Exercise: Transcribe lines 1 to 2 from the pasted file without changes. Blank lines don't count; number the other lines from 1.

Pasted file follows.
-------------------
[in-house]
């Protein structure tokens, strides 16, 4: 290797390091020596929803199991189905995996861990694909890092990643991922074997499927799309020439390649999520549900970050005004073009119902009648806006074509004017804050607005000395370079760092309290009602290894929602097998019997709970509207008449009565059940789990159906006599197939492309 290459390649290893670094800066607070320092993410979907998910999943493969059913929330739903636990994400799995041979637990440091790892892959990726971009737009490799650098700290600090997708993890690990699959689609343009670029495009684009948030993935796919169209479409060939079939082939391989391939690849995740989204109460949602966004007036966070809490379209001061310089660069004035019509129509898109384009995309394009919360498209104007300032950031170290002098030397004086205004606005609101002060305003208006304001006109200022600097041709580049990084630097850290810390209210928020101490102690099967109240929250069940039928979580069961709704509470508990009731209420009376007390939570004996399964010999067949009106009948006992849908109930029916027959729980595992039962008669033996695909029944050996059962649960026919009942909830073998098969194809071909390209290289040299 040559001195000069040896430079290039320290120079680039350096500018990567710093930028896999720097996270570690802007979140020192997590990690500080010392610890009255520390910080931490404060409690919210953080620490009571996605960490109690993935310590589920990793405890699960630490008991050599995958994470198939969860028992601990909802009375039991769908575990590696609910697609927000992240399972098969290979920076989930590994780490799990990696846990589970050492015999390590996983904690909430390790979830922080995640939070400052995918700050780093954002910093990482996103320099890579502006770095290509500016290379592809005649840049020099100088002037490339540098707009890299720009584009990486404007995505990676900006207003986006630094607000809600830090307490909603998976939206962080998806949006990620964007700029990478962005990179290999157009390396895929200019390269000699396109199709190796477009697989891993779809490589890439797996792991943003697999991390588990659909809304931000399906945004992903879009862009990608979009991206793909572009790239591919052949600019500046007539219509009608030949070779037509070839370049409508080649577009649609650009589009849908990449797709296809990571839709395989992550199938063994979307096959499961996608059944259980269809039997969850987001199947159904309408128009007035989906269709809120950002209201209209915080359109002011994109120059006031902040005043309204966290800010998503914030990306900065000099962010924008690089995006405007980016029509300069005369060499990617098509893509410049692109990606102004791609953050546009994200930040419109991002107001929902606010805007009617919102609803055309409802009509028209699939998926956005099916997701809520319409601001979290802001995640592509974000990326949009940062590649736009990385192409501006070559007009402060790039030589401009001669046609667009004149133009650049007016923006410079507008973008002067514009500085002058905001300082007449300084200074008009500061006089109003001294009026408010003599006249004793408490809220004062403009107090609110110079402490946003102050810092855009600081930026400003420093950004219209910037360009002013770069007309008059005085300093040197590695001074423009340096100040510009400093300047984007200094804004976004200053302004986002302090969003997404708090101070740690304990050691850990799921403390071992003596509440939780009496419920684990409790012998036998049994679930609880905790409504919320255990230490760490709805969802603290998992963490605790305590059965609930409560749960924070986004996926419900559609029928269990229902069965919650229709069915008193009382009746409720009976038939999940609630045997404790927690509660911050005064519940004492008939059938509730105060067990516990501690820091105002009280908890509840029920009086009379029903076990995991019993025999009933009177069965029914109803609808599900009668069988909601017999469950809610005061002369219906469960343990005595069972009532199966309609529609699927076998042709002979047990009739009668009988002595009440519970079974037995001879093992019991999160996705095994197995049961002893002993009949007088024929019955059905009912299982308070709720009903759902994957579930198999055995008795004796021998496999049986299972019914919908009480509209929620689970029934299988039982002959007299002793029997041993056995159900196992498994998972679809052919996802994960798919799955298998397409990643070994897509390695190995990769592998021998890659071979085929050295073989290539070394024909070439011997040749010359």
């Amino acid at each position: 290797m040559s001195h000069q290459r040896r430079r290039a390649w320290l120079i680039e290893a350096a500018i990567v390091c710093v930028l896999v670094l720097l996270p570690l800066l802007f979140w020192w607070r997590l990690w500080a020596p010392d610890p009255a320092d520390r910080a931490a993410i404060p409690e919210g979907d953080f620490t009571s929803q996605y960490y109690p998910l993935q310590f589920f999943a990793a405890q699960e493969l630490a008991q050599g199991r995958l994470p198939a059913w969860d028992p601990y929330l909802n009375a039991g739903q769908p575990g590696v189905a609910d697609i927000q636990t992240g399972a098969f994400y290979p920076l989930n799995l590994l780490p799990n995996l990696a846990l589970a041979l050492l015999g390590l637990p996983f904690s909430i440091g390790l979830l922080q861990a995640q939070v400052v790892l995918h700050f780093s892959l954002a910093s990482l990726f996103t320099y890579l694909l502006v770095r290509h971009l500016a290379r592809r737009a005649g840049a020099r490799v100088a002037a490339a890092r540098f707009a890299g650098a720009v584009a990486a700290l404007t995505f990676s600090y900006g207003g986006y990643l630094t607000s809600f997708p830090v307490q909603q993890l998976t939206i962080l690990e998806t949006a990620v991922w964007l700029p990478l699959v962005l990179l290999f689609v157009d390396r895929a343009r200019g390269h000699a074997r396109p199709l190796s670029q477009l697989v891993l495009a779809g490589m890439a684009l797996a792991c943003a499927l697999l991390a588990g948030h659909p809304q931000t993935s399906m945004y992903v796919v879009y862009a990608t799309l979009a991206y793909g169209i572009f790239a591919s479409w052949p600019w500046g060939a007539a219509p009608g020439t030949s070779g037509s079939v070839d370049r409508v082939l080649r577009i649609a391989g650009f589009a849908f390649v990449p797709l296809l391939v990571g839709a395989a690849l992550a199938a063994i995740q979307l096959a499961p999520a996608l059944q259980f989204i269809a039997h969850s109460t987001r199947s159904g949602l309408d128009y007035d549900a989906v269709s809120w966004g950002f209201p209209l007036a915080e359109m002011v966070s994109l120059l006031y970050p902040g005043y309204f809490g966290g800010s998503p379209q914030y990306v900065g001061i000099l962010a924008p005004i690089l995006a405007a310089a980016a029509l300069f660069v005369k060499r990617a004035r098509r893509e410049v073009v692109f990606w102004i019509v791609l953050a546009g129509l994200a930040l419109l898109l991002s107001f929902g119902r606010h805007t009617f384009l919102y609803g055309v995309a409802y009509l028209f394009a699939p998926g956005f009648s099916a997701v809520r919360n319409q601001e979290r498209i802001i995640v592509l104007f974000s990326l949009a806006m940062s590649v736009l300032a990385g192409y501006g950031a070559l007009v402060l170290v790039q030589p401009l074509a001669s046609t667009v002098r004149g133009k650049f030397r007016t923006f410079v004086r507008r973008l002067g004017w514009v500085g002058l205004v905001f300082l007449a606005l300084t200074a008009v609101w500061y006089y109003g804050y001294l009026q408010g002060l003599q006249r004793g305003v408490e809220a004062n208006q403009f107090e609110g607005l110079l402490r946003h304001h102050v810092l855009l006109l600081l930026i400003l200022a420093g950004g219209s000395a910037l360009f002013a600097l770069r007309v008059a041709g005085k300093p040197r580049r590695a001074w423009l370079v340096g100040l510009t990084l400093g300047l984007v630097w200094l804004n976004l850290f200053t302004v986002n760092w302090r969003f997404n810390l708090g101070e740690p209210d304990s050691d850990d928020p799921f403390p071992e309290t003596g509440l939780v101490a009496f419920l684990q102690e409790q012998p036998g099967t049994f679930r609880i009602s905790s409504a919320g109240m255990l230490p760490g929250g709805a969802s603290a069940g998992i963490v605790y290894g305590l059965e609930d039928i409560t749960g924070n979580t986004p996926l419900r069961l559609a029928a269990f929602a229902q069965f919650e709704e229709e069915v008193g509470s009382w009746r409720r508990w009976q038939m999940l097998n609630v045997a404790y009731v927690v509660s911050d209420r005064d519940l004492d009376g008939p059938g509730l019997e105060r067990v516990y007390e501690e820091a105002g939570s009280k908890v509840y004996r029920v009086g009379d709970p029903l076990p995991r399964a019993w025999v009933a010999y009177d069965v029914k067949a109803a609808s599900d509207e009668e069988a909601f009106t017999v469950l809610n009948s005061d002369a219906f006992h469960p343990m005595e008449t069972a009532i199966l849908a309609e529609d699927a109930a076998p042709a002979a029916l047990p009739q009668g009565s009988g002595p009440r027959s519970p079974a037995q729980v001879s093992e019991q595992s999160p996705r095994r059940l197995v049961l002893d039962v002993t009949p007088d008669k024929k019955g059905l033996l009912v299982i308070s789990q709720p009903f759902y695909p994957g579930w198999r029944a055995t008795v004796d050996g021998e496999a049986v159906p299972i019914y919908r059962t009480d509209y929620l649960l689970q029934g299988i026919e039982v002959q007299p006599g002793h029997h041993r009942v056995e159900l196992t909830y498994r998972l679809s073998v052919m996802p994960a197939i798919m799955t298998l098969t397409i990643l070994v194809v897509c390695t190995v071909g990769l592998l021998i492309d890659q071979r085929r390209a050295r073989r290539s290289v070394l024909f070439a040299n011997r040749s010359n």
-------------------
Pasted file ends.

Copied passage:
[in-house]
């Protein structure tokens, strides 16, 4: 290797390091020596929803199991189905995996861990694909890092990643991922074997499927799309020439390649999520549900970050005004073009119902009648806006074509004017804050607005000395370079760092309290009602290894929602097998019997709970509207008449009565059940789990159906006599197939492309 290459390649290893670094800066607070320092993410979907998910999943493969059913929330739903636990994400799995041979637990440091790892892959990726971009737009490799650098700290600090997708993890690990699959689609343009670029495009684009948030993935796919169209479409060939079939082939391989391939690849995740989204109460949602966004007036966070809490379209001061310089660069004035019509129509898109384009995309394009919360498209104007300032950031170290002098030397004086205004606005609101002060305003208006304001006109200022600097041709580049990084630097850290810390209210928020101490102690099967109240929250069940039928979580069961709704509470508990009731209420009376007390939570004996399964010999067949009106009948006992849908109930029916027959729980595992039962008669033996695909029944050996059962649960026919009942909830073998098969194809071909390209290289040299 040559001195000069040896430079290039320290120079680039350096500018990567710093930028896999720097996270570690802007979140020192997590990690500080010392610890009255520390910080931490404060409690919210953080620490009571996605960490109690993935310590589920990793405890699960630490008991050599995958994470198939969860028992601990909802009375039991769908575990590696609910697609927000992240399972098969290979920076989930590994780490799990990696846990589970050492015999390590996983904690909430390790979830922080995640939070400052995918700050780093954002910093990482996103320099890579502006770095290509500016290379592809005649840049020099100088002037490339540098707009890299720009584009990486404007995505990676900006207003986006630094607000809600830090307490909603998976939206962080998806949006990620964007700029990478962005990179290999157009390396895929200019390269000699396109199709190796477009697989891993779809490589890439797996792991943003697999991390588990659909809304931000399906945004992903879009862009990608979009991206793909572009790239591919052949600019500046007539219509009608030949070779037509070839370049409508080649577009649609650009589009849908990449797709296809990571839709395989992550199938063994979307096959499961996608059944259980269809039997969850987001199947159904309408128009007035989906269709809120950002209201209209915080359109002011994109120059006031902040005043309204966290800010998503914030990306900065000099962010924008690089995006405007980016029509300069005369060499990617098509893509410049692109990606102004791609953050546009994200930040419109991002107001929902606010805007009617919102609803055309409802009509028209699939998926956005099916997701809520319409601001979290802001995640592509974000990326949009940062590649736009990385192409501006070559007009402060790039030589401009001669046609667009004149133009650049007016923006410079507008973008002067514009500085002058905001300082007449300084200074008009500061006089109003001294009026408010003599006249004793408490809220004062403009107090609110110079402490946003102050810092855009600081930026400003420093950004219209910037360009002013770069007309008059005085300093040197590695001074423009340096100040510009400093300047984007200094804004976004200053302004986002302090969003997404708090101070740690304990050691850990799921403390071992003596509440939780009496419920684990409790012998036998049994679930609880905790409504919320255990230490760490709805969802603290998992963490605790305590059965609930409560749960924070986004996926419900559609029928269990229902069965919650229709069915008193009382009746409720009976038939999940609630045997404790927690509660911050005064519940004492008939059938509730105060067990516990501690820091105002009280908890509840029920009086009379029903076990995991019993025999009933009177069965029914109803609808599900009668069988909601017999469950809610005061002369219906469960343990005595069972009532199966309609529609699927076998042709002979047990009739009668009988002595009440519970079974037995001879093992019991999160996705095994197995049961002893002993009949007088024929019955059905009912299982308070709720009903759902994957579930198999055995008795004796021998496999049986299972019914919908009480509209929620689970029934299988039982002959007299002793029997041993056995159900196992498994998972679809052919996802994960798919799955298998397409990643070994897509390695190995990769592998021998890659071979085929050295073989290539070394024909070439011997040749010359």